A new landmark for renewable energy is being marked with a series of events.
It has been 70 years since large-scale hydropower - said to be one of the oldest and most reliable forms of green energy - started in Scotland.
The renewables sector has planned a year of celebrations to mark this, beginning with a Holyrood reception on Tuesday night. Industry leaders, MSPs and environmental campaigners will gather at the Scottish Parliament to mark the passing of the Hydro Electric Development (Scotland) Act seven decades ago.
Jenny Hogan, director of policy at Scottish Renewables, said the Act which was passed in 1943 "well and truly kick-started large-scale renewable energy development and brought power to the glens in the north of Scotland".
She said: "Hydropower is now one of the oldest and most reliable forms of renewable electricity in Scotland and to this day, this home-grown industry is a vital part of our country's energy mix. With around 1.5 gigawatts of hydropower currently installed, that's enough to provide almost one million homes with their electricity every year.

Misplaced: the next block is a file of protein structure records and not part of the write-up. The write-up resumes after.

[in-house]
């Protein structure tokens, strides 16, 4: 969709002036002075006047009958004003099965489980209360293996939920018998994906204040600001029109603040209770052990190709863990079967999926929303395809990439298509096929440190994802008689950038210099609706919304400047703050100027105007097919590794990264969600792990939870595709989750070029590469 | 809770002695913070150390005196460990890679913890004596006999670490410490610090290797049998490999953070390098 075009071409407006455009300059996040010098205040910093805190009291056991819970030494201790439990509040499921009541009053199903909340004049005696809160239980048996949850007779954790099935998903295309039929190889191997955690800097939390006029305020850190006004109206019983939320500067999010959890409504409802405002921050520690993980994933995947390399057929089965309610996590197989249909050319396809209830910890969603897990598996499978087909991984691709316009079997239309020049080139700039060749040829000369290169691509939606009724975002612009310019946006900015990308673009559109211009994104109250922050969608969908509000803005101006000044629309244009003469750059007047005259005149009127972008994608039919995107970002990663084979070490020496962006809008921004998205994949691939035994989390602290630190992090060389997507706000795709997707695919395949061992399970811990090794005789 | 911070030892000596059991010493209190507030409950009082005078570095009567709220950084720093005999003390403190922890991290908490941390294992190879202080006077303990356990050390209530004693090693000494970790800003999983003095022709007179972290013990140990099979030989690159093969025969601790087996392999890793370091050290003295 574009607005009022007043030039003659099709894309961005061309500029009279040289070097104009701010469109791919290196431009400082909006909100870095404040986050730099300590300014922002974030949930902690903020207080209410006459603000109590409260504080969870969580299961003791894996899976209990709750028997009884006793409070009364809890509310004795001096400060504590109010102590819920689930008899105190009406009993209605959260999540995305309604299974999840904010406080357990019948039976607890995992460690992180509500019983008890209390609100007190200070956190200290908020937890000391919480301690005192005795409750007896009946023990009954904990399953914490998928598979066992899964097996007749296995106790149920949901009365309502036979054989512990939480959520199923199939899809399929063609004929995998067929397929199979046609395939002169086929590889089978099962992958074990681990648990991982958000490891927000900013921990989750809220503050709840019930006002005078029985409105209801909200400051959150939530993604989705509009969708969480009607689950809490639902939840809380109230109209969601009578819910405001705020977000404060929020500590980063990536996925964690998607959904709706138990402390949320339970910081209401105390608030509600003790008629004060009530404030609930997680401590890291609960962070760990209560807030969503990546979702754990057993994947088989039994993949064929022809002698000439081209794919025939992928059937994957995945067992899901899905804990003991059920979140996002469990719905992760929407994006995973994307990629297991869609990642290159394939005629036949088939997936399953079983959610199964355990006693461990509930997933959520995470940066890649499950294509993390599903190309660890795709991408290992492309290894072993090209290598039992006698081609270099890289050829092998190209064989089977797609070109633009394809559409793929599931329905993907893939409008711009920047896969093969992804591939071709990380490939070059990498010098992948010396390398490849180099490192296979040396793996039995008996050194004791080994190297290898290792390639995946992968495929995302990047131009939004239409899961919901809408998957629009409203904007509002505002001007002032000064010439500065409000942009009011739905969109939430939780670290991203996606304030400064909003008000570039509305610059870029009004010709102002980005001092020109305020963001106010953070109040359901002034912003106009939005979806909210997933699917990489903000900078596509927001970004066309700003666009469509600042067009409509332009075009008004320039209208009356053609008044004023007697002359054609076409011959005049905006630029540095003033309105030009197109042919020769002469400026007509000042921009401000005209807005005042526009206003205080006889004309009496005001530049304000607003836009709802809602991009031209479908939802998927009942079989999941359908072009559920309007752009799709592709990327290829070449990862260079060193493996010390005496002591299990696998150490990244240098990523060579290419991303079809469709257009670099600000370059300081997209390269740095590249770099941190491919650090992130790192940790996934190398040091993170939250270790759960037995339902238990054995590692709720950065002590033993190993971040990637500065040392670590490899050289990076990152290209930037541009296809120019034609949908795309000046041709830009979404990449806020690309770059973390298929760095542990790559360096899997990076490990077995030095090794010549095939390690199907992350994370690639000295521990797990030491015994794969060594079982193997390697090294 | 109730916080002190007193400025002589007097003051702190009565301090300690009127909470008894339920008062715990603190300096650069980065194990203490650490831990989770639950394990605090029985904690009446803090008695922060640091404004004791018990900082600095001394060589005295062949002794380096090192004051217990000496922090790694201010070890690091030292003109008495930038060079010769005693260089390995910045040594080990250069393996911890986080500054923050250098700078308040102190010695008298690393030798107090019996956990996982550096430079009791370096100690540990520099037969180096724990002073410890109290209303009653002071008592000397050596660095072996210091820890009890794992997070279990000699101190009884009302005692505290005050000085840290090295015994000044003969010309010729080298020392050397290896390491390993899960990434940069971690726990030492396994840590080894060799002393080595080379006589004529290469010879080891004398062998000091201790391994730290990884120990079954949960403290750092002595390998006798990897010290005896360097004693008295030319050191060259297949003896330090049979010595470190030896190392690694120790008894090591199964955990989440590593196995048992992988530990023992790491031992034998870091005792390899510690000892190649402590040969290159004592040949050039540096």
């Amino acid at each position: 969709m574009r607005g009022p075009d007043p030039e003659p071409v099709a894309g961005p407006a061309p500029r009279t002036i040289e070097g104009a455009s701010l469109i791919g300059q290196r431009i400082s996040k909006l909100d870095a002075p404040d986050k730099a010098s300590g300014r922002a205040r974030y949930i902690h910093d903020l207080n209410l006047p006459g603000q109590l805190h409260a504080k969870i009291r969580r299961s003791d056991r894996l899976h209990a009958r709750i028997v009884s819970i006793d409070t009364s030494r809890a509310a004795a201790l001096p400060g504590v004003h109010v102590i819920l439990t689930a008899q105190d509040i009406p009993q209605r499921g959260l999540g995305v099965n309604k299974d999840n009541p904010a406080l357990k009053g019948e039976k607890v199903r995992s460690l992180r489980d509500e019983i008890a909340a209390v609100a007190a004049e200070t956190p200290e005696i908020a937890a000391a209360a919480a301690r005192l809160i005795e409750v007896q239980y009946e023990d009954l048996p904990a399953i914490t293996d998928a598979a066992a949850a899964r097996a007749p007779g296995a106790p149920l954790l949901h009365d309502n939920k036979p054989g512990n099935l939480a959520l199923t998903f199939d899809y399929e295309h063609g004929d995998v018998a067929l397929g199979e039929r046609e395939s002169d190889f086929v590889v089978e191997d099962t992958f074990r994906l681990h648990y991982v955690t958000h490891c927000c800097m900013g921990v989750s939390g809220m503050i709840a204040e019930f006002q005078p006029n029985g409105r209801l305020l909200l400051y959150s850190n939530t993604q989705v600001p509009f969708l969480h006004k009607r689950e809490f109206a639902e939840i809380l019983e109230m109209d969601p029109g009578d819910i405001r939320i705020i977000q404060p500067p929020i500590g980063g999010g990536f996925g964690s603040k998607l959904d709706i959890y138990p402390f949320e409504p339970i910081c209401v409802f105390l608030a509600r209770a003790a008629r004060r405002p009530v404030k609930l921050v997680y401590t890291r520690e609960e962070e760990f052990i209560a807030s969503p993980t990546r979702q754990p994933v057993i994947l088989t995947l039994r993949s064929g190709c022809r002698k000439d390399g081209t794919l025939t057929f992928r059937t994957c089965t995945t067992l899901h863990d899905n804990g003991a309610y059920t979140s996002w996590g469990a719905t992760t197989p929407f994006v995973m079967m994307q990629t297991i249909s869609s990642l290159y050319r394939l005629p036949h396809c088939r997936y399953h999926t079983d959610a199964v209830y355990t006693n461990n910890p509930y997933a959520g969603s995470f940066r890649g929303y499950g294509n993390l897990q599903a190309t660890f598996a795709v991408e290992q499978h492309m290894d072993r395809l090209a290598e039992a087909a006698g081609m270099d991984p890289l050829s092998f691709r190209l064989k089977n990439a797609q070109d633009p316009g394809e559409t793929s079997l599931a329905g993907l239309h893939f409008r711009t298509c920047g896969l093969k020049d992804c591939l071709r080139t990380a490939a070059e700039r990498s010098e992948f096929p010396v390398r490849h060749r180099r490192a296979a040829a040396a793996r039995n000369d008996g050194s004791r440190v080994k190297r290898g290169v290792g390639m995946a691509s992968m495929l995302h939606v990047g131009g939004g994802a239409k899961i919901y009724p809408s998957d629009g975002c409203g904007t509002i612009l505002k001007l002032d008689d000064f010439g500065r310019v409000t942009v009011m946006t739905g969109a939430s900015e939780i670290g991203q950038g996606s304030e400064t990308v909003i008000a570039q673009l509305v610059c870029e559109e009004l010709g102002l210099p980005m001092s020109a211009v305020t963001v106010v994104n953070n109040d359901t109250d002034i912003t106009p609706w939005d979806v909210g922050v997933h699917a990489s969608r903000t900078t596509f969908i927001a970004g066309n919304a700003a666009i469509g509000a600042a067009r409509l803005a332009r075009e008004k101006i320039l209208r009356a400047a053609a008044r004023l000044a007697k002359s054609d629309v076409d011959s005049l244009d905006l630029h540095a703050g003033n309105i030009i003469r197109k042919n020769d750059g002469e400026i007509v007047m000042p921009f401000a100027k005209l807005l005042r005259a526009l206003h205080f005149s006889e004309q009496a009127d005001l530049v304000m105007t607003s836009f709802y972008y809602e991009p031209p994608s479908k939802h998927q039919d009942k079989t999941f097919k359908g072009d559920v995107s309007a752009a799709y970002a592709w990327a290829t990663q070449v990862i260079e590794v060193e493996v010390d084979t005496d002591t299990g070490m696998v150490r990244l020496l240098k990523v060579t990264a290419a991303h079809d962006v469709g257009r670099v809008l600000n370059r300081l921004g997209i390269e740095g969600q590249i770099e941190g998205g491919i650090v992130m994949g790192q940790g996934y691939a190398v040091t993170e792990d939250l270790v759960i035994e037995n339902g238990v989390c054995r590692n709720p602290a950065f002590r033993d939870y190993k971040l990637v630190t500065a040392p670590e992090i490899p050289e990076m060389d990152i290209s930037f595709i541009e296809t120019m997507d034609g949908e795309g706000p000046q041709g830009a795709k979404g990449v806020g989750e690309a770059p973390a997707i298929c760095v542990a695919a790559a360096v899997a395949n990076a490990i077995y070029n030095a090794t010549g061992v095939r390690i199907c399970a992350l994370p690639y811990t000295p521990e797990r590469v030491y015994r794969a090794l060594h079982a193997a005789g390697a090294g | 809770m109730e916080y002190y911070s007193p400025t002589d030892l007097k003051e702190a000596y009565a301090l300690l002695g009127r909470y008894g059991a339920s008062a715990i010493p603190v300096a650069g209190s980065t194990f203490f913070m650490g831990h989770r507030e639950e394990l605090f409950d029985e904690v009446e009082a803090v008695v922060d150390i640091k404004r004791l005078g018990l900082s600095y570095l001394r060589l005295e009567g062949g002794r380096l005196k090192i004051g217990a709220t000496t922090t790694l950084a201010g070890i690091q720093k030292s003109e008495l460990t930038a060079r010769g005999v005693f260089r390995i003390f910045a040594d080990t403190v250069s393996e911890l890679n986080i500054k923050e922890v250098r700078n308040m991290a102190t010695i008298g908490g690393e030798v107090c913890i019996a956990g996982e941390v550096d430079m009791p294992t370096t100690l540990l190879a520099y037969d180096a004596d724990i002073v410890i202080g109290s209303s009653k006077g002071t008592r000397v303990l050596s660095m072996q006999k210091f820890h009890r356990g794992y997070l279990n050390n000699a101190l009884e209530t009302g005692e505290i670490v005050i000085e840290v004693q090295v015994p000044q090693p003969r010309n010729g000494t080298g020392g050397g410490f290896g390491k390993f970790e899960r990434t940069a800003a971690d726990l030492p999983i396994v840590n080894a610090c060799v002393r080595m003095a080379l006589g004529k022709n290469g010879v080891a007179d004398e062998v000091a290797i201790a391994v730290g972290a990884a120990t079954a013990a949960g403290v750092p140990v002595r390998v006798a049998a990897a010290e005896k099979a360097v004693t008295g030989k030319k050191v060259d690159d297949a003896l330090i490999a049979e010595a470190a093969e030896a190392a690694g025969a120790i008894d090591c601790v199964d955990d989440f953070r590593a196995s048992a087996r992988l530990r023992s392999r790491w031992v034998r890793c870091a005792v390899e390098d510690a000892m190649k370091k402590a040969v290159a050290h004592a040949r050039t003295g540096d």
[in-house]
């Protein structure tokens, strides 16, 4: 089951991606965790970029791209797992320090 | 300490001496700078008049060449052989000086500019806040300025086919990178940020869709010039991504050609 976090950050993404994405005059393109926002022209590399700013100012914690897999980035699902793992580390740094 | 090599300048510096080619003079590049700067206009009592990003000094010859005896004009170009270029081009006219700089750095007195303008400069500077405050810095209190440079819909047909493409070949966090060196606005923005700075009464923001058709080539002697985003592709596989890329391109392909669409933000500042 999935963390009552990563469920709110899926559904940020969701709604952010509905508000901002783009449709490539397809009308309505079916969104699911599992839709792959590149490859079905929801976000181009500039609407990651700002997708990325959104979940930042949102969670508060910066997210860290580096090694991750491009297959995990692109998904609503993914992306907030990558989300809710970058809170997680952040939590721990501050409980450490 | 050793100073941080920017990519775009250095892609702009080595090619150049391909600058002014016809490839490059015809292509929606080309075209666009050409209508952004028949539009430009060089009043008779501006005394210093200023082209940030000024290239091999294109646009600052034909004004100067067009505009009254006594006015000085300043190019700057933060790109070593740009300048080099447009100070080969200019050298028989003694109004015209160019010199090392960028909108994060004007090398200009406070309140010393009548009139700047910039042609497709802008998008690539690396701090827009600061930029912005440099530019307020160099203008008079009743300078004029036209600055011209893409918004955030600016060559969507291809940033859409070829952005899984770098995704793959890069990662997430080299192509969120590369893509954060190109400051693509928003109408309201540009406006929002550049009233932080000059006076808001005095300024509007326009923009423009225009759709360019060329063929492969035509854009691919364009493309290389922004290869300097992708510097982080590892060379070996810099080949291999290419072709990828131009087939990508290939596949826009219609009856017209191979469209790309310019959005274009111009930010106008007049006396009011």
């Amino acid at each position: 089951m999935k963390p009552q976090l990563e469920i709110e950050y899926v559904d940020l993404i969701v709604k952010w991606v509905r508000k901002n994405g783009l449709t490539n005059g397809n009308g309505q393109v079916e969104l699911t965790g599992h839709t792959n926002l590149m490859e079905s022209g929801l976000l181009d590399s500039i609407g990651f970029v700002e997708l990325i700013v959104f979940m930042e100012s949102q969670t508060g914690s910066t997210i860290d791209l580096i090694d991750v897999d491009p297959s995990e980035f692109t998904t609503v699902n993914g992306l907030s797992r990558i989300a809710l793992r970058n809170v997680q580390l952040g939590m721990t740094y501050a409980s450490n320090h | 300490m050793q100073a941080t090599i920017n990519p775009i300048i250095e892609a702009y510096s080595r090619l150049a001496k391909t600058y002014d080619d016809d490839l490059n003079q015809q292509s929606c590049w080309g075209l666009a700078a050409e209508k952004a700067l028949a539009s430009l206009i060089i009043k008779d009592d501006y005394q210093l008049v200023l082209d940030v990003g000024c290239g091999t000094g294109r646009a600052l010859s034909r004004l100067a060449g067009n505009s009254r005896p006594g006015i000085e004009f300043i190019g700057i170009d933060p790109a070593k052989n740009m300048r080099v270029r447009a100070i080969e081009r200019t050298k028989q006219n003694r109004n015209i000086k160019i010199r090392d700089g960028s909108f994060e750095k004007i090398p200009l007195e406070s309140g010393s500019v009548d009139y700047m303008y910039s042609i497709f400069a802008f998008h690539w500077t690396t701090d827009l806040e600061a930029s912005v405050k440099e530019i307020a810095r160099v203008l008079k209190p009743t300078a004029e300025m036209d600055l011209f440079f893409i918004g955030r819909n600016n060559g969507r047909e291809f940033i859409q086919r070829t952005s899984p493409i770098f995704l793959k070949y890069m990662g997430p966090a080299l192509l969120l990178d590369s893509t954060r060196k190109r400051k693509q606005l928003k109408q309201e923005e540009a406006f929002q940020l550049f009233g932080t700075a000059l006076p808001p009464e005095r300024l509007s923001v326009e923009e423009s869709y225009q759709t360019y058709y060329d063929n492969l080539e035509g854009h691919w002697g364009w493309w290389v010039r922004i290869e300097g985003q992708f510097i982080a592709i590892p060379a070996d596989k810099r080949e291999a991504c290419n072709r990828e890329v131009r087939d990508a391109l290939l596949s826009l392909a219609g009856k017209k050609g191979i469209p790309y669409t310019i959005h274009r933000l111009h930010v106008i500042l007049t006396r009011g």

"This year we hope to celebrate the fantastic heritage of hydropower in Scotland and to learn from those early debates that were happening politically and publicly on how we meet our energy needs in a sustainable way that protects the environment and has a positive impact on communities."
Events include a lecture at the Hydro conference venue in Perth in May and a public exhibition of photographs and film footage taken of the construction of hydropower stations.
Peter Donaldson, director of renewable operations at energy company SSE, described hydropower as a "fantastic example of sustainability".
He said: "It was generating renewable energy long before the phrase had even been invented. It provides quality employment throughout Scotland and is proving as valuable today for energy production and the stable operation of the electricity system as it was back in the 50s and 60s.
"Our hydro heritage is something the whole of SSE is proud of, and the fact that hydro is such a significant part of our DNA is probably a major reason why sustainability continues to be one of SSE's core values. It is certainly why we are committed to major new investments in renewable energy, in all its forms, and why we are determined to maintain our position as the UK's largest producer of renewable energy."